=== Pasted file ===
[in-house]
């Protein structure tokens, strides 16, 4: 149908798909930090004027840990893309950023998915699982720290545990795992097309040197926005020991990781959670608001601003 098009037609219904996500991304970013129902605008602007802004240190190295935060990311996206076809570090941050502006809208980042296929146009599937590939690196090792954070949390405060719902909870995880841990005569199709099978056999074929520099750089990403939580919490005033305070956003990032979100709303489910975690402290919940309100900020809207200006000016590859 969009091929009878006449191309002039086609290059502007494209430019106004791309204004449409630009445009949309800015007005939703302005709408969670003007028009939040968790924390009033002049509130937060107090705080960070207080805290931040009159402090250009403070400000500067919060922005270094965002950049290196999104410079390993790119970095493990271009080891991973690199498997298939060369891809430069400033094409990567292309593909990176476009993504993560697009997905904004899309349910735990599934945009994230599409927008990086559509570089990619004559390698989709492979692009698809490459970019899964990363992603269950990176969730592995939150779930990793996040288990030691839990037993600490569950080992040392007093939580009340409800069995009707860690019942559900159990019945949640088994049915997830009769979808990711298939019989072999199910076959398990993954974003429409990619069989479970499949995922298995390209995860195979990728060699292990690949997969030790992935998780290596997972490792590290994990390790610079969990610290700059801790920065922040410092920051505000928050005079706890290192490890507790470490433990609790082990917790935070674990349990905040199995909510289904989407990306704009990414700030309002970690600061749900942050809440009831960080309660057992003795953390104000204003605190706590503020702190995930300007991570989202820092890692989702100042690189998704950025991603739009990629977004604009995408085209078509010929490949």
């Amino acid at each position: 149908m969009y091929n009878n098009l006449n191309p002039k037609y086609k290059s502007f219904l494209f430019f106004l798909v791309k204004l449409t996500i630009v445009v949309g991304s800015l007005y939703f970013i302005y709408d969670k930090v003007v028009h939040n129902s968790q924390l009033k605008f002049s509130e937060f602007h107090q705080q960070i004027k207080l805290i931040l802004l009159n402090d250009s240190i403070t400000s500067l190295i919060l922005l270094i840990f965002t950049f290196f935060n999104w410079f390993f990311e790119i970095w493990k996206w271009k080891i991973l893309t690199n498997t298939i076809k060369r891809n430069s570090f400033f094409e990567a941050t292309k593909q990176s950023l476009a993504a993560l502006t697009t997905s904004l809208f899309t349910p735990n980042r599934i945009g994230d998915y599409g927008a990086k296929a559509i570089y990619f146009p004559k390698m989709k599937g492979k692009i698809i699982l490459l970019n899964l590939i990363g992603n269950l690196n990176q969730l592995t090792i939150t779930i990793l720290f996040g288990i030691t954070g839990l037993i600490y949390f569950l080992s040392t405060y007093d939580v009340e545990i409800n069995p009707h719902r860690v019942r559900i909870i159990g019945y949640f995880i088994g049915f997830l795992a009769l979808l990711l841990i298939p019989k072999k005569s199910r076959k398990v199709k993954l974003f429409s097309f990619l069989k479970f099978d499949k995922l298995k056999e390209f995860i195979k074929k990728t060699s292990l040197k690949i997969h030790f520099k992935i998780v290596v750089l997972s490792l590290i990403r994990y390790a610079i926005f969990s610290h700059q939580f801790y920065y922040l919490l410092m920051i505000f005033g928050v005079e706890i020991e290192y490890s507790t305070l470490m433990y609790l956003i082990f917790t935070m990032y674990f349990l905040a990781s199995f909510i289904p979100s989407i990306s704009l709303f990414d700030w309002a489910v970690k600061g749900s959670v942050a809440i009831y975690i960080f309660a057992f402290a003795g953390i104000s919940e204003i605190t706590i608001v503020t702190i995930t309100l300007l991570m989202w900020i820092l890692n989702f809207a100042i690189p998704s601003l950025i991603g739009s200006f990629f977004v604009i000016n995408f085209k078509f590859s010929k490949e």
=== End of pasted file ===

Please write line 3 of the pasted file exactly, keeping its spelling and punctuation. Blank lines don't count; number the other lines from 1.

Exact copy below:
């Amino acid at each position: 149908m969009y091929n009878n098009l006449n191309p002039k037609y086609k290059s502007f219904l494209f430019f106004l798909v791309k204004l449409t996500i630009v445009v949309g991304s800015l007005y939703f970013i302005y709408d969670k930090v003007v028009h939040n129902s968790q924390l009033k605008f002049s509130e937060f602007h107090q705080q960070i004027k207080l805290i931040l802004l009159n402090d250009s240190i403070t400000s500067l190295i919060l922005l270094i840990f965002t950049f290196f935060n999104w410079f390993f990311e790119i970095w493990k996206w271009k080891i991973l893309t690199n498997t298939i076809k060369r891809n430069s570090f400033f094409e990567a941050t292309k593909q990176s950023l476009a993504a993560l502006t697009t997905s904004l809208f899309t349910p735990n980042r599934i945009g994230d998915y599409g927008a990086k296929a559509i570089y990619f146009p004559k390698m989709k599937g492979k692009i698809i699982l490459l970019n899964l590939i990363g992603n269950l690196n990176q969730l592995t090792i939150t779930i990793l720290f996040g288990i030691t954070g839990l037993i600490y949390f569950l080992s040392t405060y007093d939580v009340e545990i409800n069995p009707h719902r860690v019942r559900i909870i159990g019945y949640f995880i088994g049915f997830l795992a009769l979808l990711l841990i298939p019989k072999k005569s199910r076959k398990v199709k993954l974003f429409s097309f990619l069989k479970f099978d499949k995922l298995k056999e390209f995860i195979k074929k990728t060699s292990l040197k690949i997969h030790f520099k992935i998780v290596v750089l997972s490792l590290i990403r994990y390790a610079i926005f969990s610290h700059q939580f801790y920065y922040l919490l410092m920051i505000f005033g928050v005079e706890i020991e290192y490890s507790t305070l470490m433990y609790l956003i082990f917790t935070m990032y674990f349990l905040a990781s199995f909510i289904p979100s989407i990306s704009l709303f990414d700030w309002a489910v970690k600061g749900s959670v942050a809440i009831y975690i960080f309660a057992f402290a003795g953390i104000s919940e204003i605190t706590i608001v503020t702190i995930t309100l300007l991570m989202w900020i820092l890692n989702f809207a100042i690189p998704s601003l950025i991603g739009s200006f990629f977004v604009i000016n995408f085209k078509f590859s010929k490949e």